I suppose that’s just how life is, huh? Yesterday I had plans to crochet. I’ve been working on a jumper for Granota for… an embarrassingly long time. That will be a post for another day. After breakfast, I was checking my messages on the computer before picking up my hook and yarn, when Granota came downstairs. She presented me with an object that can only be described as a miniature turd and said she had found it in her bed. It was disgusting. I hustled her off to the bathroom and we washed our hands, then I went up to change her sheets (after a quick internet search on animal scat which revealed nothing resembling her discovery. Still a mystery). As I stripped her bed, I noticed that one of the wings on her butterfly quilt was nearly torn off.
Actually, I should say my butterfly quilt. I think my mom made it; if not her, then it was one of my grandmothers (help me out here, mom). Either way, I’ve had it for as long as I can remember. When I look at all the different fabrics used on the butterflies, vague feelings of familiarity skitter through the shadows in my brain. I have a hard time pinpointing exactly where the various scraps came from, but cloudy impressions of baby dresses and kitchen curtains sometimes surface. It is altogether familiar to me, both in quilt form and from its previous incarnations. It’s dingy as heck, but I love it. Granota started using the quilt when she graduated to her big girl bed just before she turned 2. She can’t remember using anything else and she also loves it.
I brought the quilt downstairs and traced the wing shape on a piece of tissue paper. I knew exactly which fabric from my scrap bag I would use: it is a yellowish-orange with a darker orange floral print. It felt right to me since the wings I had to replace were yellow with orange and blue circles. The new fabric was from a hospital gown that I made for my best friend at her request. She has delivered two babies while wearing that bright yellow gown. I told the story to Granota and she grinned and began asking me about the other butterflies, and I did my best to recall.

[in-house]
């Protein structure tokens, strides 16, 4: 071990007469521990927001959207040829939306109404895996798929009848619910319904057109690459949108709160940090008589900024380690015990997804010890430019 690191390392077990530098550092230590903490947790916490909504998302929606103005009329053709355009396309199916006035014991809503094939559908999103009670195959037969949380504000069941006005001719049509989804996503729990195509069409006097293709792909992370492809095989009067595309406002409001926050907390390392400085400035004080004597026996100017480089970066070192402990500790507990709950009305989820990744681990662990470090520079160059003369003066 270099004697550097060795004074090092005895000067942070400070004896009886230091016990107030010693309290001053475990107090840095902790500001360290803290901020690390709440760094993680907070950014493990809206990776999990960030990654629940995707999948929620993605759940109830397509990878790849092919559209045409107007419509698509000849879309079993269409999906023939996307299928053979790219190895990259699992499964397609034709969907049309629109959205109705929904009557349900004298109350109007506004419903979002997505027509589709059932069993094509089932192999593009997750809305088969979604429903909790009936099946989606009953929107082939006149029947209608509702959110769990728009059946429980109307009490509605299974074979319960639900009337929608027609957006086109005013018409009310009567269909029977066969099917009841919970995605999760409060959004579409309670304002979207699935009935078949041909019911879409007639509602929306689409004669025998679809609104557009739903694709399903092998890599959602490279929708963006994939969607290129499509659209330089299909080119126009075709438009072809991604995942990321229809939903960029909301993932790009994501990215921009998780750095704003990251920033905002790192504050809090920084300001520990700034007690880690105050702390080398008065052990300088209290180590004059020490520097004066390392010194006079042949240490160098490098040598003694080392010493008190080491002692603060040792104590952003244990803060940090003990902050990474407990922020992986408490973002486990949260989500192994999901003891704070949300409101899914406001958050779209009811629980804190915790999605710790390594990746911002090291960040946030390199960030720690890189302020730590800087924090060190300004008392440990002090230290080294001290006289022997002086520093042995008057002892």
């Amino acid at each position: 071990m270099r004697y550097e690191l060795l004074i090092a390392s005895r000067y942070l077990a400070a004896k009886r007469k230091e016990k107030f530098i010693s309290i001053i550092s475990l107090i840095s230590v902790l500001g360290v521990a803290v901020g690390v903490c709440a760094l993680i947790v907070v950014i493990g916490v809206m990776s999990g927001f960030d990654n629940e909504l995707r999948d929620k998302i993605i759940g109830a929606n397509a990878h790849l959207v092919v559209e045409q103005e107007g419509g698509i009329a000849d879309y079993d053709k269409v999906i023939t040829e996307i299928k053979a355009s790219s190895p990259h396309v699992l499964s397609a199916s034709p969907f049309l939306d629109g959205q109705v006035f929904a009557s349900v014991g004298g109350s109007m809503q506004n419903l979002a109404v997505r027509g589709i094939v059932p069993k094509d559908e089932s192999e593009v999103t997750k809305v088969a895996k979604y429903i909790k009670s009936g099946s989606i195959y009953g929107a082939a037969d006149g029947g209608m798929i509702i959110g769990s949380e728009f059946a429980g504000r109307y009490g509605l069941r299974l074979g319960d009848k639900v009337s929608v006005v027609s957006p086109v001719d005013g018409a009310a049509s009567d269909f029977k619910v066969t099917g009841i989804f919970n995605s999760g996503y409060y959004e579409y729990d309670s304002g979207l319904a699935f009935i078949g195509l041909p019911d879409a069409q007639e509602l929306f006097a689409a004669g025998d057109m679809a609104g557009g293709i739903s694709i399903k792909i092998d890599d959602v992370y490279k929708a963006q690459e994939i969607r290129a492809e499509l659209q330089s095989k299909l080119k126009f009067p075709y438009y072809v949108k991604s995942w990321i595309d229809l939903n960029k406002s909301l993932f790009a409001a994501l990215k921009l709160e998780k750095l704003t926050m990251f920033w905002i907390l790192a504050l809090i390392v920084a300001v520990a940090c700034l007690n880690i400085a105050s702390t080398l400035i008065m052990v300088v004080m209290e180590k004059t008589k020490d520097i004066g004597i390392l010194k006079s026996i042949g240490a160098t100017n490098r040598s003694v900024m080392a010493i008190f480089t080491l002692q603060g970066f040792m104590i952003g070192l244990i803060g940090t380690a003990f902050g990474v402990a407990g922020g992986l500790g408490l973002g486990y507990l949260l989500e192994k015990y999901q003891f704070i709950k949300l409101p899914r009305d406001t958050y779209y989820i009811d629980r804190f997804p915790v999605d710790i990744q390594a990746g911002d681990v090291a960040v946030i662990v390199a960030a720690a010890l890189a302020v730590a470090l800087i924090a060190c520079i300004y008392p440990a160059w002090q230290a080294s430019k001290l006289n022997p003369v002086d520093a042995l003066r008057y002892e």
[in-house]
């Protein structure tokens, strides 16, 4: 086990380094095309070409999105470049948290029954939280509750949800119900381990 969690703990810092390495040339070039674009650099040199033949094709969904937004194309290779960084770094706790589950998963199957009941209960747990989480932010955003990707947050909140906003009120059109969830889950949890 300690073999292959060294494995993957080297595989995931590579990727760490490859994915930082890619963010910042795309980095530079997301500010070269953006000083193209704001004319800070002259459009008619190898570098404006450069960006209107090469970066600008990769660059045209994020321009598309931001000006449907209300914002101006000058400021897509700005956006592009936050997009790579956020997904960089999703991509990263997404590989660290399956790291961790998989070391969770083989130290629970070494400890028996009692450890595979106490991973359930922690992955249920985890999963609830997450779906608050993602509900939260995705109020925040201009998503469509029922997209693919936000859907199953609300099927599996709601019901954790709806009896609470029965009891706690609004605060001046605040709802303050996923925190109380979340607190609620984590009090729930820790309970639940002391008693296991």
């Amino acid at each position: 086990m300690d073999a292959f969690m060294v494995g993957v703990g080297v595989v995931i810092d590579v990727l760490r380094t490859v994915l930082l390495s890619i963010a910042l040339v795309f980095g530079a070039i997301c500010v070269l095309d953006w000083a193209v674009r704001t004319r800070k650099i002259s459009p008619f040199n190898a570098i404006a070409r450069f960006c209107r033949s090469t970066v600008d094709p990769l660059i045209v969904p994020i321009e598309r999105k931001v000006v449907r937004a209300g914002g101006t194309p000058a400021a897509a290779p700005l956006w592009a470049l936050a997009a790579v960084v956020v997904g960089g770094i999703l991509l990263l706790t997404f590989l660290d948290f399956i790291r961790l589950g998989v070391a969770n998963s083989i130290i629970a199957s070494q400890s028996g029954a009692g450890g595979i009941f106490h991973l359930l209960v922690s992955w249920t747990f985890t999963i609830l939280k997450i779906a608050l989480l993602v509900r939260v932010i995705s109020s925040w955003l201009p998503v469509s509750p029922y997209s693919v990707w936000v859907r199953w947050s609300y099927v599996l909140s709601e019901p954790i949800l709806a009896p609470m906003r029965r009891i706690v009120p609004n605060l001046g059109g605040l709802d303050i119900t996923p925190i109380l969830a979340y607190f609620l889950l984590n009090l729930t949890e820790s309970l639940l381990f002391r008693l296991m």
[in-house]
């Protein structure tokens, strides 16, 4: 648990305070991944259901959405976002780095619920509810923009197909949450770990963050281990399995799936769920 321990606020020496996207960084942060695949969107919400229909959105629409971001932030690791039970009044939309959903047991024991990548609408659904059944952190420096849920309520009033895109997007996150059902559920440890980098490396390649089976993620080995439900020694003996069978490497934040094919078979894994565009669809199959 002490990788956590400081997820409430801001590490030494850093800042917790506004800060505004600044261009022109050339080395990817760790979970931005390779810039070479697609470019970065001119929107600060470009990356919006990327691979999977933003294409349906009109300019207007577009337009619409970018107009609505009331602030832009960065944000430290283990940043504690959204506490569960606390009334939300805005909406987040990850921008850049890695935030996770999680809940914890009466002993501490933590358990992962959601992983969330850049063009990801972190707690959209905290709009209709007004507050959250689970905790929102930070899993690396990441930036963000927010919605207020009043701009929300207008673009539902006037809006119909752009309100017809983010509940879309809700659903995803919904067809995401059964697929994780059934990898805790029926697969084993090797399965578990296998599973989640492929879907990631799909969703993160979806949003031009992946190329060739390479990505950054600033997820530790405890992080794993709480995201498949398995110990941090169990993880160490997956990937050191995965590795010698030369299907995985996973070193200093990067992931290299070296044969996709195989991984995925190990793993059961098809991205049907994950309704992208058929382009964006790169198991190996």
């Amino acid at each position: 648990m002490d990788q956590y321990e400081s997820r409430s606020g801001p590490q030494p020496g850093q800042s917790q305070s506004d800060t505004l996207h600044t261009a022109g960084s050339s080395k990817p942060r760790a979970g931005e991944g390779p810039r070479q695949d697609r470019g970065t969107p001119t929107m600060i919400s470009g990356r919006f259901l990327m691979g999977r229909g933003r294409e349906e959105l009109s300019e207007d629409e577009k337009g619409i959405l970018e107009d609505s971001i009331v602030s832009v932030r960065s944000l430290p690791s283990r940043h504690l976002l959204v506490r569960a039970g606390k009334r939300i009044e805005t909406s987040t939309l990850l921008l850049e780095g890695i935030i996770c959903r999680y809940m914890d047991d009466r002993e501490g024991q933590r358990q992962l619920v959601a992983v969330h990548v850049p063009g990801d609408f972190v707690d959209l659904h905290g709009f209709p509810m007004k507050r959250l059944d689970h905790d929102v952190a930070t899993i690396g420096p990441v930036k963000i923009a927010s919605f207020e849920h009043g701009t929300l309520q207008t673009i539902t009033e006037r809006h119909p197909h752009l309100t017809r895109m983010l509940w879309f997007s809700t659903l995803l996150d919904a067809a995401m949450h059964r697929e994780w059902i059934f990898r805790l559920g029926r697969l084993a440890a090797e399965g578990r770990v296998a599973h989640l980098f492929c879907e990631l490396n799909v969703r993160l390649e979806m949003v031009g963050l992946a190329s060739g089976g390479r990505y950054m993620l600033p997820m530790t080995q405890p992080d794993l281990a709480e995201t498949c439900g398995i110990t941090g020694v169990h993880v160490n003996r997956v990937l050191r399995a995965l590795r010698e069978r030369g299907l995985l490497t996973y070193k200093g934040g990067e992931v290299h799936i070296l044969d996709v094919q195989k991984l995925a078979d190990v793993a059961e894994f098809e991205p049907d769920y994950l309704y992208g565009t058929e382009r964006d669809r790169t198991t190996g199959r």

I spent the entire afternoon and a good chunk of the evening hand-sewing on two butterfly wings. It was a little tedious and I wished that I could have been crocheting. Yet, I did enjoy reflecting on the history contained in all those scraps of fabric. It made me think of the book “The Rag Coat” by Lauren A. Mills that I read to the girls last summer: it’s about a little girl whose mother makes her a coat of fabric scraps collected from the community. At first the other children make fun of her funny coat, but when she is able to relate the story of each patch of fabric, they begin to see that she has something rather special. It’s something that quilts nowadays are lacking. They may be masterpieces of geometry and color, but gone is the history of an entire household bound together in one place; gone are the concepts of preservation and creativity borne from thrift. It’s kind of a shame.
So as I sat sewing on yellow butterfly wings, the idea of cutting away an old layer and adding on a new story for a new generation made it worth my time.